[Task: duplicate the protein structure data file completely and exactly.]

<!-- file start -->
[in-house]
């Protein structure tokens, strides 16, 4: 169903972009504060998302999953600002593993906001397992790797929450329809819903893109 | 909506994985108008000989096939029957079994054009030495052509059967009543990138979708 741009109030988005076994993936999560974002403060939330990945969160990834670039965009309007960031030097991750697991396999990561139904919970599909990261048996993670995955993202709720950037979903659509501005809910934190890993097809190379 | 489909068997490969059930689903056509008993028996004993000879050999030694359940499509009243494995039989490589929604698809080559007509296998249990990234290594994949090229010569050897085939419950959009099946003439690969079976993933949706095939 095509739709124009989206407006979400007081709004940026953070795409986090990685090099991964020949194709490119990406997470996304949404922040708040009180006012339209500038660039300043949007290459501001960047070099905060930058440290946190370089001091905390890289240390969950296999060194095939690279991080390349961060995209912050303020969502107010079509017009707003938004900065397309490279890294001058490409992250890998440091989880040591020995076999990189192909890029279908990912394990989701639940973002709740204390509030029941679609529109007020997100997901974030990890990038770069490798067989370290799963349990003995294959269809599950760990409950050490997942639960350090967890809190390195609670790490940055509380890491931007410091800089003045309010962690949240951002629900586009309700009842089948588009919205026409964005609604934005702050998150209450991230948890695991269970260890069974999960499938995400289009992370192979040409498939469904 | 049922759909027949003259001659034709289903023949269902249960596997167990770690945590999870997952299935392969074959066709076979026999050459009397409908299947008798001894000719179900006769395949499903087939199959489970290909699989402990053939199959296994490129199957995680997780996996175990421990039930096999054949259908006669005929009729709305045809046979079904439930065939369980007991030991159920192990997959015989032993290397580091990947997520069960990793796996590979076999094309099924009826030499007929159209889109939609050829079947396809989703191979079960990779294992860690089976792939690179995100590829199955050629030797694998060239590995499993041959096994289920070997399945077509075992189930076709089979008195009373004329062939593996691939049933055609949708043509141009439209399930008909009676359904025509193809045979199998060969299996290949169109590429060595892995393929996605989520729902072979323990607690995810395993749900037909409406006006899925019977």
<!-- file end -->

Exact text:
[in-house]
């Protein structure tokens, strides 16, 4: 169903972009504060998302999953600002593993906001397992790797929450329809819903893109 | 909506994985108008000989096939029957079994054009030495052509059967009543990138979708 741009109030988005076994993936999560974002403060939330990945969160990834670039965009309007960031030097991750697991396999990561139904919970599909990261048996993670995955993202709720950037979903659509501005809910934190890993097809190379 | 489909068997490969059930689903056509008993028996004993000879050999030694359940499509009243494995039989490589929604698809080559007509296998249990990234290594994949090229010569050897085939419950959009099946003439690969079976993933949706095939 095509739709124009989206407006979400007081709004940026953070795409986090990685090099991964020949194709490119990406997470996304949404922040708040009180006012339209500038660039300043949007290459501001960047070099905060930058440290946190370089001091905390890289240390969950296999060194095939690279991080390349961060995209912050303020969502107010079509017009707003938004900065397309490279890294001058490409992250890998440091989880040591020995076999990189192909890029279908990912394990989701639940973002709740204390509030029941679609529109007020997100997901974030990890990038770069490798067989370290799963349990003995294959269809599950760990409950050490997942639960350090967890809190390195609670790490940055509380890491931007410091800089003045309010962690949240951002629900586009309700009842089948588009919205026409964005609604934005702050998150209450991230948890695991269970260890069974999960499938995400289009992370192979040409498939469904 | 049922759909027949003259001659034709289903023949269902249960596997167990770690945590999870997952299935392969074959066709076979026999050459009397409908299947008798001894000719179900006769395949499903087939199959489970290909699989402990053939199959296994490129199957995680997780996996175990421990039930096999054949259908006669005929009729709305045809046979079904439930065939369980007991030991159920192990997959015989032993290397580091990947997520069960990793796996590979076999094309099924009826030499007929159209889109939609050829079947396809989703191979079960990779294992860690089976792939690179995100590829199955050629030797694998060239590995499993041959096994289920070997399945077509075992189930076709089979008195009373004329062939593996691939049933055609949708043509141009439209399930008909009676359904025509193809045979199998060969299996290949169109590429060595892995393929996605989520729902072979323990607690995810395993749900037909409406006006899925019977």